|Collection:||Malibu, The J. Paul Getty Museum|
|Summary:||Side A: Europa on the bull
|Ware:||Paestan Red Figure|
|Painter:||Signed by Asteas|
|Date:||ca. 340 BC|
H. 71.0 cm., d. of mouth 61.0 cm., h. of foot 21.0 cm., d. of foot 29.0 cm.
Parts of the rim are restored.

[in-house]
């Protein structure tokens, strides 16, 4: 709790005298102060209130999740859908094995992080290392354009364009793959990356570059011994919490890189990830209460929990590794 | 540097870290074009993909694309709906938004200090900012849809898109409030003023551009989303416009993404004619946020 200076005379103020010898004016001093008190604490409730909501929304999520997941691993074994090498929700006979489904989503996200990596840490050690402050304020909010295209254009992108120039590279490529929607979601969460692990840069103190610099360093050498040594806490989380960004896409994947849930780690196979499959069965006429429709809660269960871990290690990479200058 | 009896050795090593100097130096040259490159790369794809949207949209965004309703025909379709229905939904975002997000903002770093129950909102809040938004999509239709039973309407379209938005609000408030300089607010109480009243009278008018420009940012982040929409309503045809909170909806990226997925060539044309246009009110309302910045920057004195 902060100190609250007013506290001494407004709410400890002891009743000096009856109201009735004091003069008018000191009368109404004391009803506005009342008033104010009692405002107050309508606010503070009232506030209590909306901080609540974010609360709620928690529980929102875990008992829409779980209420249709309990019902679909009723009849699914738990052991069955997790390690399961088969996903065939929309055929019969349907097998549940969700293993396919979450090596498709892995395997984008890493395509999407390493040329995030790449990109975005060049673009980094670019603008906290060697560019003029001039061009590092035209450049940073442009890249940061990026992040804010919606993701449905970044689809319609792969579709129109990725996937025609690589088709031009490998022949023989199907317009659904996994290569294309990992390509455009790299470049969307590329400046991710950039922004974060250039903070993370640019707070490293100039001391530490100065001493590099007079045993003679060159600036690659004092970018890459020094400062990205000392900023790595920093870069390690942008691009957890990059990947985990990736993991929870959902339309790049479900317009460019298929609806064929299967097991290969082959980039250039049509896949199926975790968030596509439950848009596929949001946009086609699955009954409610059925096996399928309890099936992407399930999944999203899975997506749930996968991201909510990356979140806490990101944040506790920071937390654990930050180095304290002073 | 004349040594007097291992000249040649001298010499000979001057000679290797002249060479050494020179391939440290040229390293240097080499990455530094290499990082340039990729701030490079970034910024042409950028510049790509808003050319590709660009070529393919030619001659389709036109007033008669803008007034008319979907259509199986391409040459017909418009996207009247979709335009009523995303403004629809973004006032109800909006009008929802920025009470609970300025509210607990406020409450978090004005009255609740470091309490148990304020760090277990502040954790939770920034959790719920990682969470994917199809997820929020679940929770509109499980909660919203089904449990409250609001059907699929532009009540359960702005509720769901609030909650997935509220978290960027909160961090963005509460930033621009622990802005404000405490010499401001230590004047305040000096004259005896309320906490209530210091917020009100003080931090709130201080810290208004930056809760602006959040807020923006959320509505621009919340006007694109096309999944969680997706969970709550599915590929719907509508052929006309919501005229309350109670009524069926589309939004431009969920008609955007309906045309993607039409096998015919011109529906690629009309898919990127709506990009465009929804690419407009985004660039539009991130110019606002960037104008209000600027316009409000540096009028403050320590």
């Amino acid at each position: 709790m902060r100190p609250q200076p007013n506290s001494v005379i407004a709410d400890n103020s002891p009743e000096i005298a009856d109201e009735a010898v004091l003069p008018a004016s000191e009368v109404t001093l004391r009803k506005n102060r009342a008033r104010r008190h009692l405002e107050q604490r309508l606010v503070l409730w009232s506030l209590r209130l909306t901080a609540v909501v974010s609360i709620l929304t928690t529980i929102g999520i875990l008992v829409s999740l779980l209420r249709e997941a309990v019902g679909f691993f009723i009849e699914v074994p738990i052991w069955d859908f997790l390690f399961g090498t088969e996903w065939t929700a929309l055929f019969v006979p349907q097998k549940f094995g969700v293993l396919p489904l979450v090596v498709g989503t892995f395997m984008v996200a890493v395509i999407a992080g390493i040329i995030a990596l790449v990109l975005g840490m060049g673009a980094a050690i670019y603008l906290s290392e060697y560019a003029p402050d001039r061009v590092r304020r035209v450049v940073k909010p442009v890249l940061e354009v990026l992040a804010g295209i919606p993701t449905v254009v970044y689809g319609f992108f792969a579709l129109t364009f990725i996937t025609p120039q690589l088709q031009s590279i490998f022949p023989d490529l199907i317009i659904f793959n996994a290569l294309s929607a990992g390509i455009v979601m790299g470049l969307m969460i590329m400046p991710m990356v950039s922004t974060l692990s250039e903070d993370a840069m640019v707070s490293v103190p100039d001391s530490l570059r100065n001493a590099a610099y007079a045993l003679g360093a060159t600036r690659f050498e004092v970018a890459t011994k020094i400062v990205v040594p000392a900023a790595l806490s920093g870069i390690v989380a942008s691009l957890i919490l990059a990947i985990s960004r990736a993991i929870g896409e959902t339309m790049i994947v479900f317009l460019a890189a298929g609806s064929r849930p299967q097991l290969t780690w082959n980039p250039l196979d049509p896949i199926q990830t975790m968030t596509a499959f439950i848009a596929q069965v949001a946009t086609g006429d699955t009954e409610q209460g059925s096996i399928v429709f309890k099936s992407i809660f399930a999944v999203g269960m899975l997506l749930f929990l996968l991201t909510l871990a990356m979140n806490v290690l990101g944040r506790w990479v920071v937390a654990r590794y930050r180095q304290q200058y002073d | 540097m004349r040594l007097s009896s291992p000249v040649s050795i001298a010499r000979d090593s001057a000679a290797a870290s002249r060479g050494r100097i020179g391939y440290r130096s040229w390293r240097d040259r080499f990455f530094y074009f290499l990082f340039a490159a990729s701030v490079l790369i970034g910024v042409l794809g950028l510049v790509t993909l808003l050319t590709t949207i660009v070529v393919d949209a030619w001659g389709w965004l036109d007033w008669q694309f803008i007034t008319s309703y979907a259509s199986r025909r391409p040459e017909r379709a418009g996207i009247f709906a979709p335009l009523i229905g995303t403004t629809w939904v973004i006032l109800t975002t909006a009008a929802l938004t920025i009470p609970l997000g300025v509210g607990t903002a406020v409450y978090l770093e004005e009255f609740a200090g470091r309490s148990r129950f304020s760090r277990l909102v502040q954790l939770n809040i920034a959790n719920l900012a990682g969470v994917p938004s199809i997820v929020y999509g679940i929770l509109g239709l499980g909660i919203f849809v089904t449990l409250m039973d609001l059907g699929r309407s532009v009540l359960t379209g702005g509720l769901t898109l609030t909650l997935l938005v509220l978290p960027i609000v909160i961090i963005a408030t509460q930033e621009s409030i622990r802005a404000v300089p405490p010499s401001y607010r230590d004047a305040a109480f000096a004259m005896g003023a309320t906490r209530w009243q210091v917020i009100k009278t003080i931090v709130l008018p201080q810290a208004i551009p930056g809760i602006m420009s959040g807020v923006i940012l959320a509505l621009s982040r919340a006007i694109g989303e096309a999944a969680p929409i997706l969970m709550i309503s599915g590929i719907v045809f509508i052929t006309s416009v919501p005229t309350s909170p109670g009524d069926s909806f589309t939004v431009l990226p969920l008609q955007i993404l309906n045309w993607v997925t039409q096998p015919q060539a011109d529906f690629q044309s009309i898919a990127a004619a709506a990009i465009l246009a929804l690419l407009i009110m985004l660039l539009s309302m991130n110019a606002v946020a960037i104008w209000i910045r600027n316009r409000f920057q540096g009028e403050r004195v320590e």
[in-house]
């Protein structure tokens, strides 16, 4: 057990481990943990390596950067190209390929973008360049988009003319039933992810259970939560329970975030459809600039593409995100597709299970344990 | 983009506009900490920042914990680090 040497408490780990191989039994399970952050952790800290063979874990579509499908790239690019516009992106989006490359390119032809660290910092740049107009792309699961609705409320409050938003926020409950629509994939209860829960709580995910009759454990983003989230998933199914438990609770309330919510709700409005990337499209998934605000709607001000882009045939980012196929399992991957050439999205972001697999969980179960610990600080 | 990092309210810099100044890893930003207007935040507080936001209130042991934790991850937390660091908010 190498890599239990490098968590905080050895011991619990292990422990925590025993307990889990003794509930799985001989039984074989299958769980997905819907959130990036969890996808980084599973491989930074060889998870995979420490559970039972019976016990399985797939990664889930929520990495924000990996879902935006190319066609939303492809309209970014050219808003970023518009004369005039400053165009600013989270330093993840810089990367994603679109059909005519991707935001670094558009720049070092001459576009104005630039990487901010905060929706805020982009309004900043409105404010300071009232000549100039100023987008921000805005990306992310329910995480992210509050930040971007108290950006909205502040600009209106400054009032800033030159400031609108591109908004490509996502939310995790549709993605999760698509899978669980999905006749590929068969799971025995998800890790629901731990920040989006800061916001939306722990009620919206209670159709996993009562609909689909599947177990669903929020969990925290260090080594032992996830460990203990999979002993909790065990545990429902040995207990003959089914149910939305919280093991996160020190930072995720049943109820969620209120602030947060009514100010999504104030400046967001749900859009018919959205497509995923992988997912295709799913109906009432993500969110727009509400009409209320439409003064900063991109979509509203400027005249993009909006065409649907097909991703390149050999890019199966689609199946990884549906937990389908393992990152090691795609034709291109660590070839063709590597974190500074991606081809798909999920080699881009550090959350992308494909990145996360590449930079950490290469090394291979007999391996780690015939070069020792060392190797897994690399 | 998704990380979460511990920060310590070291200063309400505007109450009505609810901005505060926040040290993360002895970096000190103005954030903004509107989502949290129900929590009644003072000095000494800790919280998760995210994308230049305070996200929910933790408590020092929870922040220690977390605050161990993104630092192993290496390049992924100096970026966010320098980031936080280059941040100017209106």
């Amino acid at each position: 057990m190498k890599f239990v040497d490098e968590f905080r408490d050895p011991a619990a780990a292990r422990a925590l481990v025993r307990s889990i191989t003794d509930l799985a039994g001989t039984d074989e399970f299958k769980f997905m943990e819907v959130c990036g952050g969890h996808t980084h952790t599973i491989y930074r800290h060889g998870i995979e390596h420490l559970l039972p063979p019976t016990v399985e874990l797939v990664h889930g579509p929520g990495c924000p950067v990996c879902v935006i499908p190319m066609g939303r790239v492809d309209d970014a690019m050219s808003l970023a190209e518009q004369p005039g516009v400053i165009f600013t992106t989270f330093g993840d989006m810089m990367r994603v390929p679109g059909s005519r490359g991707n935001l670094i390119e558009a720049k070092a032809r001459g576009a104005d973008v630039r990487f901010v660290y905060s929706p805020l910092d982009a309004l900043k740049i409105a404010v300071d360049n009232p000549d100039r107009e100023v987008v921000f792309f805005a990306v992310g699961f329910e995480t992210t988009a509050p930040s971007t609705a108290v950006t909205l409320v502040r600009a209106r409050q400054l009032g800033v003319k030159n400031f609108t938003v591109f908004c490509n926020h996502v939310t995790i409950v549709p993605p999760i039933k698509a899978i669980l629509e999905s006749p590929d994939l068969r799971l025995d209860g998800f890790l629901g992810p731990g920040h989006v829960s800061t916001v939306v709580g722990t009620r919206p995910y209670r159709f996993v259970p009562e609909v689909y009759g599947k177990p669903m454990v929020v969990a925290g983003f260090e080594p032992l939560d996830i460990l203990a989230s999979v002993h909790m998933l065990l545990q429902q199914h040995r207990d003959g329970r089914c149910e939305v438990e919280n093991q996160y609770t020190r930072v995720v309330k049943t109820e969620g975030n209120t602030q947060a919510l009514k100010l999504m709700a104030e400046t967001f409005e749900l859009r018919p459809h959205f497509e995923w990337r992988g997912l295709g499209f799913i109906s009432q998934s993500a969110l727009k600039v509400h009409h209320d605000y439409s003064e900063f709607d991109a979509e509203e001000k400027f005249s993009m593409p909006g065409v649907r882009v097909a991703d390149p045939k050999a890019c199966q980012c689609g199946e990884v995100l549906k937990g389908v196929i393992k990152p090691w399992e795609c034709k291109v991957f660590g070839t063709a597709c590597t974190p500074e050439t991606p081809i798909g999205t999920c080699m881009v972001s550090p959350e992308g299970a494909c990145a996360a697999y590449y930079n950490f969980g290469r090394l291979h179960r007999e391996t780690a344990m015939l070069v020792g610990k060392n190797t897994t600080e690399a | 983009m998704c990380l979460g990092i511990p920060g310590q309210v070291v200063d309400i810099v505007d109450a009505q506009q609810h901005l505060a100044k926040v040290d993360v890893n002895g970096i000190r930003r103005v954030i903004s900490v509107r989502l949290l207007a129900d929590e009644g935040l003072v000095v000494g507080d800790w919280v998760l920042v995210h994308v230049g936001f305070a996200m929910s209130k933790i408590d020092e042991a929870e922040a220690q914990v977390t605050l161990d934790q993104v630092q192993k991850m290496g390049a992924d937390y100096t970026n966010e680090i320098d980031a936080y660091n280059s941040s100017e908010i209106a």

The top of the rim is decorated with ivy leaves and white flowers, now flaked, on an incised stem. The side of the rim holds reserved ivy leaves running to the right, with veins showing up in dilute glaze, as well as dotted berry-like rosettes in added white on an incised stem. On side A below the main scene, alternating black and reserved squares form a metope pattern between reserved lines; the cul holds a floral pattern in applied yellow and white, now mostly obliterated, of tendrils, flowers and buds connected to a central palmette flanked by scrolls. To the right and left the floral pattern ends in an "Asteas flower." Beneath the floral pattern are eggs between two narrow reserved lines. On side B the cul is better preserved; between reserved lines, white ivy leaves and berry clusters on an incised stem face the center, where a campanula divides the righthand train from the left. The overhanging lip on the stem has tongues separated by black lines ending in a white dot. On the foot, on both sides, are griffins chasing horses to the left. Below, reserved ivy leaves and white berry-rosettes on an incised stem are mostly flaked off. The lower edge and underside of the foot are reserved.